The introductory paragraph to this decision--and the court staff's summary--are misleading, they suggest that an immigrant is not eligible for 212(c) relief if he is an aggravated felon who filed his application for relief after November 29, 1990. The case actually holds, however, that only aggravated felon immigrants who served a sentence of "over 5 years" in prison for the aggravated felony are ineligible for 212(c) (assuming the conviction occurred before April 30, 1997) (see page 4 of the opinion). Of course, this actual holding is not entirely accurate either because the statute says "at least 5 years," not "over 5 years."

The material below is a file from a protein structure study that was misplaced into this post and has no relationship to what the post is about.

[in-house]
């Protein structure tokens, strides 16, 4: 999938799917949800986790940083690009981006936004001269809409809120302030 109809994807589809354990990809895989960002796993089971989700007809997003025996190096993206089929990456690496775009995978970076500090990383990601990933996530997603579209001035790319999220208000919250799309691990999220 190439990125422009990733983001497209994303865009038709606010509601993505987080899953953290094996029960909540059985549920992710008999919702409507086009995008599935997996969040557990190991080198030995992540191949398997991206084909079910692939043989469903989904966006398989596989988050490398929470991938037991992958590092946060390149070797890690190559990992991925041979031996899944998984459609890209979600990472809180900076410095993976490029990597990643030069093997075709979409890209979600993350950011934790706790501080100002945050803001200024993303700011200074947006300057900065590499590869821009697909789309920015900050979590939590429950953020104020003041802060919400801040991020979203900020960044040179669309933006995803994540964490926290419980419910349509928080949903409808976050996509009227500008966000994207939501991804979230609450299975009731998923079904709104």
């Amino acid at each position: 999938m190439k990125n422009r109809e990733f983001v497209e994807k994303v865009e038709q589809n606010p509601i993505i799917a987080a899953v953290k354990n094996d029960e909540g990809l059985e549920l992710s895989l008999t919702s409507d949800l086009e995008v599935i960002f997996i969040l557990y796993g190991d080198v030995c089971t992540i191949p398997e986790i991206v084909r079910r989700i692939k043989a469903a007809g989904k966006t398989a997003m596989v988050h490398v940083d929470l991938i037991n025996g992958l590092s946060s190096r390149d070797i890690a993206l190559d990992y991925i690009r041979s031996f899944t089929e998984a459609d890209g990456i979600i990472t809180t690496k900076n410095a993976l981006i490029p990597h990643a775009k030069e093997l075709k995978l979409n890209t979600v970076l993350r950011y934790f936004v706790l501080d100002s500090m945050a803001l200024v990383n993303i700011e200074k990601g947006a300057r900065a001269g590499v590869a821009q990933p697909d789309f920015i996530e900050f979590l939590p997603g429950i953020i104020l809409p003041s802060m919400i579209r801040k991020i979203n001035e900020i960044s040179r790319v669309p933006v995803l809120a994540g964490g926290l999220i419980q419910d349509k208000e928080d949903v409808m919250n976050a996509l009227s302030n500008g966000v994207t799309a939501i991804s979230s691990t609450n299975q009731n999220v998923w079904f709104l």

All this doesn't inspire a lot of confidence, but the actual holding of the case is consistent with previous interpretations of six other circuits. The court rejected the petitioner's argument that the bar on aggravated felons only applied if the immigrant had an "admission" after November 29, 1990. And "admission" in the sense of reentering the U.S. at a port of entry from abroad. (Lawrence was admitted in 1987.) Instead, the court deferred to the agency's longstanding interpretation that the filing of the application for relief is the "admission," at least for applicants who have not departed the U.S. and sought readmission after conviction. That may not correspond to the statutory language, but Lawrence would not even be eligible for 212(c) if the court hewed closely to 212(c)'s statutory language, which requires the immigrant to depart the U.S. and seek readmission after the conviction (since he did not seek readmission after his conviction in 1992).